RISK FACTORS AND CAUSES OF NEONATAL DEATHS IN NAMIBIA

Nelago Indongo

Abstract


Objectives Toidentify the common causes and risk factors of neonatal deaths in facilities in five regions in Namibia. Methods This descriptive study was carried out atall health facilities providingmaternity care services in the five regions, A total of 498 neonatal deaths recorded in each of the facilities during the period under study January 1, 2010–June 30, 2012 were reviewed. These deaths were evaluated for age, gestational age, birth weight, risk factors and cause of death. Results About 46.4% of neonates who died had a birth weight less than 1500g and most of them had a gestational age of 26-32 weeks (45.2%). The most common cause of neonatal death was prematurity (n=270 or 54). Respiratory distress syndrome (n=131), birth asphyxia (n=88), sepsis (n=86), and congenital malformations (n=50) were also prevalent causes of neonatal deaths. The third type of delay (delay in receiving care) was perceived to be common (47.8%) for neonatal death cases, reinforcing the fact that two-thirds of neonatal deaths occurred at the hospital where the woman laboured and delivered.The most common reason given for the delay was a lack of facilities (including medications and supplies) to care for premature neonates, lack of trained and available providers. Other causes of the third type of delay noted were delays transferring neonates to higher-level facilities and delays in making the decision to perform a Caesarean section during prolonged labour. Overall, 102 (23.1%) of neonatal deaths for whom maternal HIV status was indicated were born to HIVpositive mothers. Fifty-nine (11.8%) of these mothers were on full HAART during pregnancy; 31 (6.2%) mothers were on ARV prophylaxis and 62 (12.4%) neonates born to HIV-positive women received early ARV prophylaxis. Conclusion The mortality rate was high inlow birth weight neonates. Measures to prevent neonatal mortality must be exercised with emphasis on skilled attendance at birth and appropriate care of low birth weight neonates.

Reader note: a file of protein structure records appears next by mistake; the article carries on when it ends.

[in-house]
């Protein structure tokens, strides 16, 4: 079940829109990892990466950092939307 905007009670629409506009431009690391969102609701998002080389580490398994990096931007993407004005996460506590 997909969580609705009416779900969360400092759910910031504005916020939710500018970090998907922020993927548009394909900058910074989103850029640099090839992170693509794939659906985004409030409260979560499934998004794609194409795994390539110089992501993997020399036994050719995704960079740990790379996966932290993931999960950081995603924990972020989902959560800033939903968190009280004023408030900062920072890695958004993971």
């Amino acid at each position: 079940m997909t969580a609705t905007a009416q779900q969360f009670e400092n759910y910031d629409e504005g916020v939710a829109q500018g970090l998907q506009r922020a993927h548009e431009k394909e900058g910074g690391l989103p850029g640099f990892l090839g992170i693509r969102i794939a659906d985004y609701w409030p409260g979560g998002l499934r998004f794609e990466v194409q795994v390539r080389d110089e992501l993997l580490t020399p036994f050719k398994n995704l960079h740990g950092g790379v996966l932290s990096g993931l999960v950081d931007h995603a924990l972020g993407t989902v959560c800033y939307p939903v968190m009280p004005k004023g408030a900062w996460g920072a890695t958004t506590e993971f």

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European Scientific Journal (ESJ)

 

ISSN: 1857 - 7881 (Print)
ISSN: 1857 - 7431 (Online)

 

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